September 18, 2013 — The Albuquerque, N.M., City Council on Monday voted 5-4 to hold a special election in November so that residents can vote on a ballot measure that would ban abortions after 20 weeks of pregnancy, the Albuquerque Journal reports (McKay, Albuquerque Journal, 9/17).
Antiabortion-rights activists were able to gather enough signatures to propose a city referendum on the measure, which failed to pass the state Legislature. If approved, the proposal would make Albuquerque the first city to impose such a ban, which mirrors statewide laws in a dozen other places (Women's Health Policy Report, 9/10).
According to the Journal, city council members could have approved the ordinance outright, but none of them expressed support for doing so. The special election on Nov. 19 for the ballot measure -- called the Pain Capable Unborn Child Protection Ordinance -- would coincide with a potential runoff election in the city's mayoral and other races.
The special election resolution also requires that the full five-page ordinance be included on the ballot, instead of a short summary, the Journal reports (Albuquerque Journal, 9/17). In addition, the resolution states that if a runoff election is not necessary in the other races, the proposed abortion ordinance will be decided by a mail-in vote (Mieczkowski, KOB, 9/16).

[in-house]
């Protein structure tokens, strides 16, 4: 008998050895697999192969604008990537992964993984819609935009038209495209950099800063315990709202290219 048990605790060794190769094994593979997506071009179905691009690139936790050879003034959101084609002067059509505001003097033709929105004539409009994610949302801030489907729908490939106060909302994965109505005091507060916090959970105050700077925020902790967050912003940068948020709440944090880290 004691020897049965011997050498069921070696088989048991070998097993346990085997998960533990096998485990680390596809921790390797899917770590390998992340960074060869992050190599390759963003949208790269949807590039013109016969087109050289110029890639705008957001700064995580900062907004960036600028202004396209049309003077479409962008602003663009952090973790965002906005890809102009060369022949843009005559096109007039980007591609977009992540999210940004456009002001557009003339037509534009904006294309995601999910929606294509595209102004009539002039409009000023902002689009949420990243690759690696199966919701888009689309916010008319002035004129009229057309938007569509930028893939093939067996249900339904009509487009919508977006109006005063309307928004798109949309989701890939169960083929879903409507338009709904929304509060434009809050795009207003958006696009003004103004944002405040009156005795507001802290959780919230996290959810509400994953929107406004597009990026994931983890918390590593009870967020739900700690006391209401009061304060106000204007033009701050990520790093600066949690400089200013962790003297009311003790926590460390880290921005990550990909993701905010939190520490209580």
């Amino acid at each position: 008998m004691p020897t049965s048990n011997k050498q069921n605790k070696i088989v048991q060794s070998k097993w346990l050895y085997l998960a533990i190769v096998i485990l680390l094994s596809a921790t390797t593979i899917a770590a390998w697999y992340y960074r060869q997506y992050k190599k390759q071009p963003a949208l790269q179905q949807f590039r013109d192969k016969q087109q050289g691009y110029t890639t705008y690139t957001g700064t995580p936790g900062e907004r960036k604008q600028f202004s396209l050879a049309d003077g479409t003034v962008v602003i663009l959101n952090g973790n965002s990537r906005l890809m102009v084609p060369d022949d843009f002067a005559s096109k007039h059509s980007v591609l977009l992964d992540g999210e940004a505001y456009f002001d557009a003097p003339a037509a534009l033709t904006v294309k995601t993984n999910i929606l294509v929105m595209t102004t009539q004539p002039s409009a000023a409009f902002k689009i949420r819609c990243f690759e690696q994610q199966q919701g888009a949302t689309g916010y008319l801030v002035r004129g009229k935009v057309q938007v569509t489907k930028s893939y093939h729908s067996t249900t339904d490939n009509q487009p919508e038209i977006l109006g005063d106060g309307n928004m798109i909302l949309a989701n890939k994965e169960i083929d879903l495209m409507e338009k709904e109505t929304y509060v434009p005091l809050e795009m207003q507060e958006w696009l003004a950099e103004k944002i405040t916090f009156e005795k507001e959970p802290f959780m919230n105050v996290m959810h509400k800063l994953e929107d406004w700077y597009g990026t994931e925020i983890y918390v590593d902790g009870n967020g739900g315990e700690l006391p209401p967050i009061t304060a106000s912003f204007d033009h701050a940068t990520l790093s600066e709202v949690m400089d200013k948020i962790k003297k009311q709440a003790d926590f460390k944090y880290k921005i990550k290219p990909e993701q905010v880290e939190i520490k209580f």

Questions About Constitutionality
Before Monday's vote, some council members questioned the constitutionality of the proposal and whether they should authorize a special election. City Council President Dan Lewis said the council members were following city charter law that mandates they schedule the election, adding, "It's not really our purview ... to decide whether this is constitutional or not."
However, some council members disagreed, particularly after a council policy analyst and lawyer said that courts in Arizona and Utah had struck down similar measures (Albuquerque Journal, 9/17).